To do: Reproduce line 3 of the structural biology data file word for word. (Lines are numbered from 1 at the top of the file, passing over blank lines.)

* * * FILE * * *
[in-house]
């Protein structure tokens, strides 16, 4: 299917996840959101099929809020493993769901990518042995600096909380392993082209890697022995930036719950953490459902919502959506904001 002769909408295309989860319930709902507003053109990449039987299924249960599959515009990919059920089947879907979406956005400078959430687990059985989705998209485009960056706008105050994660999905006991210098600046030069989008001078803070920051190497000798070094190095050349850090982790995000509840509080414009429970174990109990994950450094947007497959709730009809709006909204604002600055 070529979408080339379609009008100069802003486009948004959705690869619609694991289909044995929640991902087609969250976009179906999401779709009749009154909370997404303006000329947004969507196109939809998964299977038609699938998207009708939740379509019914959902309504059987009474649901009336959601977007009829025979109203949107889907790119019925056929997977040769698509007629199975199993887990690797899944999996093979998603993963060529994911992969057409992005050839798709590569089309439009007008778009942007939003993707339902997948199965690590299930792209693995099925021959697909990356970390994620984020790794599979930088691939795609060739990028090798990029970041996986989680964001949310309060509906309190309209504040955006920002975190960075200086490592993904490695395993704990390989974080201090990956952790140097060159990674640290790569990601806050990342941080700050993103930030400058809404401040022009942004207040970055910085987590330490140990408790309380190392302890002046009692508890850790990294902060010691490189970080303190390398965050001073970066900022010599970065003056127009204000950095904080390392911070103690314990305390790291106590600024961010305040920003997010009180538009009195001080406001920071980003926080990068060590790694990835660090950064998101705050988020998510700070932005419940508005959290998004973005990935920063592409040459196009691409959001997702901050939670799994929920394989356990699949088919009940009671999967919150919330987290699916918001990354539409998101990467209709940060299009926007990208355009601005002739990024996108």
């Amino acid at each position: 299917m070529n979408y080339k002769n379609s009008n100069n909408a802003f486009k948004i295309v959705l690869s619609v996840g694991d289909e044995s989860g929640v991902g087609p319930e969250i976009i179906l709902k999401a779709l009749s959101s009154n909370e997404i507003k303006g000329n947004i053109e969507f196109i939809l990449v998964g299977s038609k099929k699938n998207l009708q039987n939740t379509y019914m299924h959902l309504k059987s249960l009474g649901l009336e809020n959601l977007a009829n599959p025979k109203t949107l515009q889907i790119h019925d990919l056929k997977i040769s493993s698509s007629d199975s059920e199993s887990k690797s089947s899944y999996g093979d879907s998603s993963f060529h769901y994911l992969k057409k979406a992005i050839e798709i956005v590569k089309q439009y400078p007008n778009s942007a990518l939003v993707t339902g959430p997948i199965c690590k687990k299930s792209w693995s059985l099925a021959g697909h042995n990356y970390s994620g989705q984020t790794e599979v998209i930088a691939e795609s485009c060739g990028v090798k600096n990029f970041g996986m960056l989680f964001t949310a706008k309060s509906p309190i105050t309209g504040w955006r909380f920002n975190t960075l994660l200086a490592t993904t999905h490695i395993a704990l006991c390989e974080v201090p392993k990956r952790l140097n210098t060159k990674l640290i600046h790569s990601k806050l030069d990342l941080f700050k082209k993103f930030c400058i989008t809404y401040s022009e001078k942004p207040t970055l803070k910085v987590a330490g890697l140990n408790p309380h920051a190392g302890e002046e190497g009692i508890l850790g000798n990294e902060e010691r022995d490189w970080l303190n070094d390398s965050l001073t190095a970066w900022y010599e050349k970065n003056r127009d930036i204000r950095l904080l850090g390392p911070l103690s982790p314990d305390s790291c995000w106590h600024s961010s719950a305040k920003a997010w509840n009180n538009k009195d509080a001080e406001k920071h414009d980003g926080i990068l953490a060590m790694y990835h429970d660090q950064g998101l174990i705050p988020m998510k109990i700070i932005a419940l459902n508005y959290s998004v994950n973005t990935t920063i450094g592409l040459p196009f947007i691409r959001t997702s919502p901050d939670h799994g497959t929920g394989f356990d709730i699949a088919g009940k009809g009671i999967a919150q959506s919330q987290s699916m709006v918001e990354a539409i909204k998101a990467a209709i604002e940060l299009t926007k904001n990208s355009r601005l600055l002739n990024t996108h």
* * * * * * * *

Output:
């Amino acid at each position: 299917m070529n979408y080339k002769n379609s009008n100069n909408a802003f486009k948004i295309v959705l690869s619609v996840g694991d289909e044995s989860g929640v991902g087609p319930e969250i976009i179906l709902k999401a779709l009749s959101s009154n909370e997404i507003k303006g000329n947004i053109e969507f196109i939809l990449v998964g299977s038609k099929k699938n998207l009708q039987n939740t379509y019914m299924h959902l309504k059987s249960l009474g649901l009336e809020n959601l977007a009829n599959p025979k109203t949107l515009q889907i790119h019925d990919l056929k997977i040769s493993s698509s007629d199975s059920e199993s887990k690797s089947s899944y999996g093979d879907s998603s993963f060529h769901y994911l992969k057409k979406a992005i050839e798709i956005v590569k089309q439009y400078p007008n778009s942007a990518l939003v993707t339902g959430p997948i199965c690590k687990k299930s792209w693995s059985l099925a021959g697909h042995n990356y970390s994620g989705q984020t790794e599979v998209i930088a691939e795609s485009c060739g990028v090798k600096n990029f970041g996986m960056l989680f964001t949310a706008k309060s509906p309190i105050t309209g504040w955006r909380f920002n975190t960075l994660l200086a490592t993904t999905h490695i395993a704990l006991c390989e974080v201090p392993k990956r952790l140097n210098t060159k990674l640290i600046h790569s990601k806050l030069d990342l941080f700050k082209k993103f930030c400058i989008t809404y401040s022009e001078k942004p207040t970055l803070k910085v987590a330490g890697l140990n408790p309380h920051a190392g302890e002046e190497g009692i508890l850790g000798n990294e902060e010691r022995d490189w970080l303190n070094d390398s965050l001073t190095a970066w900022y010599e050349k970065n003056r127009d930036i204000r950095l904080l850090g390392p911070l103690s982790p314990d305390s790291c995000w106590h600024s961010s719950a305040k920003a997010w509840n009180n538009k009195d509080a001080e406001k920071h414009d980003g926080i990068l953490a060590m790694y990835h429970d660090q950064g998101l174990i705050p988020m998510k109990i700070i932005a419940l459902n508005y959290s998004v994950n973005t990935t920063i450094g592409l040459p196009f947007i691409r959001t997702s919502p901050d939670h799994g497959t929920g394989f356990d709730i699949a088919g009940k009809g009671i999967a919150q959506s919330q987290s699916m709006v918001e990354a539409i909204k998101a990467a209709i604002e940060l299009t926007k904001n990208s355009r601005l600055l002739n990024t996108h």